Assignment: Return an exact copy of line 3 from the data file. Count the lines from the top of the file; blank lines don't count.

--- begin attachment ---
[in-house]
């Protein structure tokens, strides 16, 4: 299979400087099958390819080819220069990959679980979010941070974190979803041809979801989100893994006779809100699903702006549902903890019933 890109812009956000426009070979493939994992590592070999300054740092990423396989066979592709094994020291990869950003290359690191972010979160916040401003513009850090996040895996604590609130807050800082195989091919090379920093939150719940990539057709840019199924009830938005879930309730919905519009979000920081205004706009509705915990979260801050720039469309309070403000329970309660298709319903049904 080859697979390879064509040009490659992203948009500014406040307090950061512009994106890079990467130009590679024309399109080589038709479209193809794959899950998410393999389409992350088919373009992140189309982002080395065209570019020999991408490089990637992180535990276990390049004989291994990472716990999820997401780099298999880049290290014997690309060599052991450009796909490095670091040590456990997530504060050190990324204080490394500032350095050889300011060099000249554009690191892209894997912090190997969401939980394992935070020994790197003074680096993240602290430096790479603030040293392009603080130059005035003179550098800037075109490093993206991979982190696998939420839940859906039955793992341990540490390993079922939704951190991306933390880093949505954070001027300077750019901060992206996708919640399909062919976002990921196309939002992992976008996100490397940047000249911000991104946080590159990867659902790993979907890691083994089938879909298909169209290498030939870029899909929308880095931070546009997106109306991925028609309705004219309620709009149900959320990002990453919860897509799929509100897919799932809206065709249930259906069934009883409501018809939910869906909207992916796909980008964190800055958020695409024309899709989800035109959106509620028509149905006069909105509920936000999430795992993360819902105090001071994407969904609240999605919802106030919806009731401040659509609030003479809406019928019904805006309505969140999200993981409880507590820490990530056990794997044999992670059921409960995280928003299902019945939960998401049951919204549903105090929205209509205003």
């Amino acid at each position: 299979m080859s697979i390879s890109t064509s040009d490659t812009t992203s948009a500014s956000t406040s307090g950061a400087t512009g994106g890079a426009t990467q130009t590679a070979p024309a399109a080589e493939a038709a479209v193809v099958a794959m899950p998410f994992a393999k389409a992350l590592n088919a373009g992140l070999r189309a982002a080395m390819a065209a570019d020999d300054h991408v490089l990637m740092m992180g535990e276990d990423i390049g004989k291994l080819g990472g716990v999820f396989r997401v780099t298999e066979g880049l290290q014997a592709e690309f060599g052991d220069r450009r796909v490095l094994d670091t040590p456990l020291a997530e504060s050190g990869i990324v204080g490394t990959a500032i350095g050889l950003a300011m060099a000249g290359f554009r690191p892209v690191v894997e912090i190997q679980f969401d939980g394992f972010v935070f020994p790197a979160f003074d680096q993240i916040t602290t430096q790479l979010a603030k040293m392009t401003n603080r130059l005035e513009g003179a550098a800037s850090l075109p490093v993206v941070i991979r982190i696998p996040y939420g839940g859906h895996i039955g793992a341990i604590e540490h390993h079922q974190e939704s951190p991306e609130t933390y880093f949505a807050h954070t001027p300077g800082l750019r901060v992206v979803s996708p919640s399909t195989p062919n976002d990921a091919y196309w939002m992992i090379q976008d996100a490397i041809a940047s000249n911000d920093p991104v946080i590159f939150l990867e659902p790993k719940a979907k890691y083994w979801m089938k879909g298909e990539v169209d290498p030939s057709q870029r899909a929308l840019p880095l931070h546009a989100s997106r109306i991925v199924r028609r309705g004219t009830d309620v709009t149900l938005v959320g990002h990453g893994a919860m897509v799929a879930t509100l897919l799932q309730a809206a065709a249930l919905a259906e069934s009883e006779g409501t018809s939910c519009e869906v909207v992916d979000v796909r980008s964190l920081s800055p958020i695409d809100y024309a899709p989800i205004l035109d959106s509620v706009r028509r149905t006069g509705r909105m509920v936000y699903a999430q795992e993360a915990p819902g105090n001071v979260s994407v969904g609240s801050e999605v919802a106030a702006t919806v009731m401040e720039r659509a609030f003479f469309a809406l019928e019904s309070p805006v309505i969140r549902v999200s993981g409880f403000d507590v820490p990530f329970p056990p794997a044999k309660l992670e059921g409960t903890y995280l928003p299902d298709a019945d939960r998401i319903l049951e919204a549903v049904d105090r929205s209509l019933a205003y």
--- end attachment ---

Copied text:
């Amino acid at each position: 299979m080859s697979i390879s890109t064509s040009d490659t812009t992203s948009a500014s956000t406040s307090g950061a400087t512009g994106g890079a426009t990467q130009t590679a070979p024309a399109a080589e493939a038709a479209v193809v099958a794959m899950p998410f994992a393999k389409a992350l590592n088919a373009g992140l070999r189309a982002a080395m390819a065209a570019d020999d300054h991408v490089l990637m740092m992180g535990e276990d990423i390049g004989k291994l080819g990472g716990v999820f396989r997401v780099t298999e066979g880049l290290q014997a592709e690309f060599g052991d220069r450009r796909v490095l094994d670091t040590p456990l020291a997530e504060s050190g990869i990324v204080g490394t990959a500032i350095g050889l950003a300011m060099a000249g290359f554009r690191p892209v690191v894997e912090i190997q679980f969401d939980g394992f972010v935070f020994p790197a979160f003074d680096q993240i916040t602290t430096q790479l979010a603030k040293m392009t401003n603080r130059l005035e513009g003179a550098a800037s850090l075109p490093v993206v941070i991979r982190i696998p996040y939420g839940g859906h895996i039955g793992a341990i604590e540490h390993h079922q974190e939704s951190p991306e609130t933390y880093f949505a807050h954070t001027p300077g800082l750019r901060v992206v979803s996708p919640s399909t195989p062919n976002d990921a091919y196309w939002m992992i090379q976008d996100a490397i041809a940047s000249n911000d920093p991104v946080i590159f939150l990867e659902p790993k719940a979907k890691y083994w979801m089938k879909g298909e990539v169209d290498p030939s057709q870029r899909a929308l840019p880095l931070h546009a989100s997106r109306i991925v199924r028609r309705g004219t009830d309620v709009t149900l938005v959320g990002h990453g893994a919860m897509v799929a879930t509100l897919l799932q309730a809206a065709a249930l919905a259906e069934s009883e006779g409501t018809s939910c519009e869906v909207v992916d979000v796909r980008s964190l920081s800055p958020i695409d809100y024309a899709p989800i205004l035109d959106s509620v706009r028509r149905t006069g509705r909105m509920v936000y699903a999430q795992e993360a915990p819902g105090n001071v979260s994407v969904g609240s801050e999605v919802a106030a702006t919806v009731m401040e720039r659509a609030f003479f469309a809406l019928e019904s309070p805006v309505i969140r549902v999200s993981g409880f403000d507590v820490p990530f329970p056990p794997a044999k309660l992670e059921g409960t903890y995280l928003p299902d298709a019945d939960r998401i319903l049951e919204a549903v049904d105090r929205s209509l019933a205003y």